Article  |   April 2011
Evidence-Based Practice for Children With Speech Sound Disorders: Part 1 Narrative Review
 
Author Affiliations & Notes
  • Elise Baker
    The University of Sydney, Australia
    The University of Sydney, Australia
  • Sharynne McLeod
    Charles Sturt University, Australia
    Charles Sturt University, Australia
  • Correspondence to Elise Baker: elise.baker@sydney.edu.au
  • Editor: Kenn Apel
    Editor: Kenn Apel×
  • Associate Editor: Peter Flipsen, Jr.
    Associate Editor: Peter Flipsen, Jr.×
  • © 2011 American Speech-Language-Hearing AssociationAmerican Speech-Language-Hearing Association
Article Information
Speech, Voice & Prosodic Disorders / Research Issues, Methods & Evidence-Based Practice
Article   |   April 2011
Evidence-Based Practice for Children With Speech Sound Disorders: Part 1 Narrative Review
Language, Speech, and Hearing Services in Schools, April 2011, Vol. 42, 102-139. doi:10.1044/0161-1461(2010/09-0075)
History: Received November 4, 2009 , Revised April 6, 2010 , Accepted August 10, 2010
 
Language, Speech, and Hearing Services in Schools, April 2011, Vol. 42, 102-139. doi:10.1044/0161-1461(2010/09-0075)
History: Received November 4, 2009; Revised April 6, 2010; Accepted August 10, 2010
Web of Science® Times Cited: 19

Purpose: This article provides a comprehensive narrative review of intervention studies for children with speech sound disorders (SSD). Its companion paper (Baker & McLeod, 2011) provides a tutorial and clinical example of how speech-language pathologists (SLPs) can engage in evidence-based practice (EBP) for this clinical population.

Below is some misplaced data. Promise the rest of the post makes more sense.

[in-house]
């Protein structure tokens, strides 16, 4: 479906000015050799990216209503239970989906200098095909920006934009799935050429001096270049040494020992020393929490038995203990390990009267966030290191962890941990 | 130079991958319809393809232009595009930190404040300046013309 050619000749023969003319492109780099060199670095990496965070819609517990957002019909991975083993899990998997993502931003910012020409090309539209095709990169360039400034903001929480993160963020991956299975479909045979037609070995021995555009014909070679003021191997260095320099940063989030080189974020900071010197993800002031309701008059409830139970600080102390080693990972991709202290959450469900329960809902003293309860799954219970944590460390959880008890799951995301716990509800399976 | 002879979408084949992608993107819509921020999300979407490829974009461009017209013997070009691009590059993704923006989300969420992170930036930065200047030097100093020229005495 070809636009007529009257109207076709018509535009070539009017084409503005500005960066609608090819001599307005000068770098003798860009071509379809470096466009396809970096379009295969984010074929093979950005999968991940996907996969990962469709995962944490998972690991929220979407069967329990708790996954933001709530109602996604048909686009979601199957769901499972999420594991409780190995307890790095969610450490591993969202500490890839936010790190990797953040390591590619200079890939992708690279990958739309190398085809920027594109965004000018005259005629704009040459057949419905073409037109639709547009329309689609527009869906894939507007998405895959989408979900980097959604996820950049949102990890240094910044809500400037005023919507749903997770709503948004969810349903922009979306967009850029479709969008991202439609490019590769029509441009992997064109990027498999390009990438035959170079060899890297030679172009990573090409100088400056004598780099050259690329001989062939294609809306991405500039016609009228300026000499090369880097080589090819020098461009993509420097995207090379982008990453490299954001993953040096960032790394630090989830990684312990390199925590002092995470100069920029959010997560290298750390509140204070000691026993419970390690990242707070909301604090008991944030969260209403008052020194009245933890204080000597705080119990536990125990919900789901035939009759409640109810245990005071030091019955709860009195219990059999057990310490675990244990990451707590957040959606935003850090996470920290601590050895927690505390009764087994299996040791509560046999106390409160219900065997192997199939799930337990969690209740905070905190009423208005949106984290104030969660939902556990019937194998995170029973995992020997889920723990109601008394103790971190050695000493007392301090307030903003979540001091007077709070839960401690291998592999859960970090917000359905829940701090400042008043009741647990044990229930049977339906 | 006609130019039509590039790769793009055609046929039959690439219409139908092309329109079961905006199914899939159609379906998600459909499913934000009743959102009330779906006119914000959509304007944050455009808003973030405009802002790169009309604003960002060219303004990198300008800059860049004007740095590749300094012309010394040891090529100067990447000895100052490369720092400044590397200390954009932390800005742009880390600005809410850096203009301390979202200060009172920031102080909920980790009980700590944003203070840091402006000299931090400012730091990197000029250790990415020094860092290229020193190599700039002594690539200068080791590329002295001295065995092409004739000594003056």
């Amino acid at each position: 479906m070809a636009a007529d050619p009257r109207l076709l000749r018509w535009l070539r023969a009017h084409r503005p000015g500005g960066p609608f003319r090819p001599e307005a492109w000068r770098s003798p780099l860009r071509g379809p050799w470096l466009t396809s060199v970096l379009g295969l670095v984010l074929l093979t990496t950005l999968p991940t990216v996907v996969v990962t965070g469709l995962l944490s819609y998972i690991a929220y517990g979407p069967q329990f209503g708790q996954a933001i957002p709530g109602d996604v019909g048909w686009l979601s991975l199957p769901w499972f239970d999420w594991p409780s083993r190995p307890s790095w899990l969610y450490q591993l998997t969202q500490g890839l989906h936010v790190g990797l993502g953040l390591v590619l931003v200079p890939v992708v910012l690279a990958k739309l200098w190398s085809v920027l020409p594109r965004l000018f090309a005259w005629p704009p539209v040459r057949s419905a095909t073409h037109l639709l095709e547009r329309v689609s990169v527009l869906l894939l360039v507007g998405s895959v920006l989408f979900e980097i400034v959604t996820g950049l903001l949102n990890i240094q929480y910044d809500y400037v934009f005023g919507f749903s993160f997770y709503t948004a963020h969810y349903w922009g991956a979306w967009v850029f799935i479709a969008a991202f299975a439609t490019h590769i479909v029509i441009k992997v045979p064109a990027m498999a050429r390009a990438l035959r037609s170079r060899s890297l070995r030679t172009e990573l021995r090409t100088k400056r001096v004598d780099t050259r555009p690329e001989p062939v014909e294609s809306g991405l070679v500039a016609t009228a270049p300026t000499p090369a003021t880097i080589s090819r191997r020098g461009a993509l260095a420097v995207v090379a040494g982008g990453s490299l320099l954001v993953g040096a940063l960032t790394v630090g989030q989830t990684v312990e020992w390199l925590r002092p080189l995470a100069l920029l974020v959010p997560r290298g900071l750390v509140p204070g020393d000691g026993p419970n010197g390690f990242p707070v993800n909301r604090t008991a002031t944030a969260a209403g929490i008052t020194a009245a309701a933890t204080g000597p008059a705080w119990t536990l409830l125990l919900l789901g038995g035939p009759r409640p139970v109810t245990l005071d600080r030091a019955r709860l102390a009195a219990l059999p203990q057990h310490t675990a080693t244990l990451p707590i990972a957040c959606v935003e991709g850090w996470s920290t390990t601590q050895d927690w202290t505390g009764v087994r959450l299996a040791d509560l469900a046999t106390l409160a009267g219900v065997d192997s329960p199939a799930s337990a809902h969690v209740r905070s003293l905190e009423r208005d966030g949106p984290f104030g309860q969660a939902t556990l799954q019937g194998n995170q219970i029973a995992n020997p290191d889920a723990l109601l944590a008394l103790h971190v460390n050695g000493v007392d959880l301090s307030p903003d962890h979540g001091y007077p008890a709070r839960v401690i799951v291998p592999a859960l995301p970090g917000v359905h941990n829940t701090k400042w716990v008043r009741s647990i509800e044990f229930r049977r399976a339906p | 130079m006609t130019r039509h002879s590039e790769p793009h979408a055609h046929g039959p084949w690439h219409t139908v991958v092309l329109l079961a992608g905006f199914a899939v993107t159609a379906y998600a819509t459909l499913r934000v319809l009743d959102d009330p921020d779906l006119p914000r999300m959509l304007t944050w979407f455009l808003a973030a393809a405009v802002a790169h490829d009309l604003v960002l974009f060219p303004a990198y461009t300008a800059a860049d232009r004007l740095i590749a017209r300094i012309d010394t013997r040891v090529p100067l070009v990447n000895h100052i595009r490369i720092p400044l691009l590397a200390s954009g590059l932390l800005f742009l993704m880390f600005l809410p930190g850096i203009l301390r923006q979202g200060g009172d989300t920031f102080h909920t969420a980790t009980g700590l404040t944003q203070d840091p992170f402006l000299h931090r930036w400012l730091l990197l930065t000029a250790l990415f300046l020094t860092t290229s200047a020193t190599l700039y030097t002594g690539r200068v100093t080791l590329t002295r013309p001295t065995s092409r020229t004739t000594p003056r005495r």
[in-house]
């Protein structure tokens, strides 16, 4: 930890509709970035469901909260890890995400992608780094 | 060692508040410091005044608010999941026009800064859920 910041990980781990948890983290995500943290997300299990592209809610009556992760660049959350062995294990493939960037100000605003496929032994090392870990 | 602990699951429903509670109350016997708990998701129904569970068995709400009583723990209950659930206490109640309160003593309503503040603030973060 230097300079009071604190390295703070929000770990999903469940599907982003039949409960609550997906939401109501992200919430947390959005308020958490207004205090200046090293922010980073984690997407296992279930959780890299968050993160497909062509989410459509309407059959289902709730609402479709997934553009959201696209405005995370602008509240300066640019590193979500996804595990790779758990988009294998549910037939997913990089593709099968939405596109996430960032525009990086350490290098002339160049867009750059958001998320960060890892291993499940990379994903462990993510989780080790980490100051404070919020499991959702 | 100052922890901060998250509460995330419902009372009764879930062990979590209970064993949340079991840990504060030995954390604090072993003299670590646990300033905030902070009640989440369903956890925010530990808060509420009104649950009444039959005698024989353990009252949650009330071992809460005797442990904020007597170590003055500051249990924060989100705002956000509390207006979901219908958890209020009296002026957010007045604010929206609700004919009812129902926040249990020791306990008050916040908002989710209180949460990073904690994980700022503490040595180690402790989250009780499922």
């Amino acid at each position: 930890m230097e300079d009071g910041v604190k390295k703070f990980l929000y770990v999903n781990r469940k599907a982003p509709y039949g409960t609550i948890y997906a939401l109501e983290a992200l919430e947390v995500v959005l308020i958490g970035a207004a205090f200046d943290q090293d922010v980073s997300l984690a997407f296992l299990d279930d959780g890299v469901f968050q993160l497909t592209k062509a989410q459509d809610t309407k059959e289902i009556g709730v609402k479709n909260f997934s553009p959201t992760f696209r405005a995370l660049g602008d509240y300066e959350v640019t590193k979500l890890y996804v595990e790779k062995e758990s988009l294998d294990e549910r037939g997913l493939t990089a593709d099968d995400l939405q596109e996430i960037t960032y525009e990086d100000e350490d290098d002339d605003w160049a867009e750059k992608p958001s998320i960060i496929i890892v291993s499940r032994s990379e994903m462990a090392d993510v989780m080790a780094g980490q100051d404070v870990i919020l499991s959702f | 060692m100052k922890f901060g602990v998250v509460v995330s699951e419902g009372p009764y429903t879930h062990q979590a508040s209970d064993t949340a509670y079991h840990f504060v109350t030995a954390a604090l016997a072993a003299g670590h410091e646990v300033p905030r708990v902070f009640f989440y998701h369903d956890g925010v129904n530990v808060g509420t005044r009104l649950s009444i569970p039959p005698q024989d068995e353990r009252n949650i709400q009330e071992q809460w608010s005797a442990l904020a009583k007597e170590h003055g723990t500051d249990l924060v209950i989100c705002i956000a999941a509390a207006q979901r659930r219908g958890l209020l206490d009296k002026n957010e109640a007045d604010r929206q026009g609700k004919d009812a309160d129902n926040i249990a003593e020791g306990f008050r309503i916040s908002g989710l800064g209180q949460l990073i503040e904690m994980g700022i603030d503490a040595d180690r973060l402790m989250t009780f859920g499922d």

Method: Studies reporting speech sound intervention for children with SSDs published from 1979 to 2009 were identified and coded.

Results: One hundred thirty-four intervention studies were identified. Intervention typically was conducted by an SLP in a one-to-one individual format for 30- to 60-min sessions 2 to 3 times per week. Total duration of intervention (from assessment to discharge) was reported for 10 studies and ranged from 3 to 46 months. Most studies were either Level IIb (quasi-experimental studies, 41.5%) or Level III (nonexperimental case studies, 32.6%). Single-case experimental design (29.6%) was the most frequently used experimental research design. There were 7 distinct approaches to target selection and 46 distinct intervention approaches, with 23 described in more than 1 publication. Each approach was associated with varying quantities and levels of evidence, according to research design.

Conclusion: Collaborative research reflecting higher levels of evidence using rigorous experimental designs is needed to compare the relative benefits of different intervention approaches.

ACKNOWLEDGMENTS
An earlier version of this article was presented as an invited seminar at the 2008 annual convention of the American Speech-Language-Hearing Association, Chicago, IL. The second author acknowledges assistance from the Australian Research Council Future Fellowship (FT0990588) and the Charles Sturt University Research Institute for Professional Practice, Learning and Education (RIPPLE).
Order a Subscription
Pay Per View
Entire Language, Speech, and Hearing Services in Schools content & archive
24-hour access
This Article
24-hour access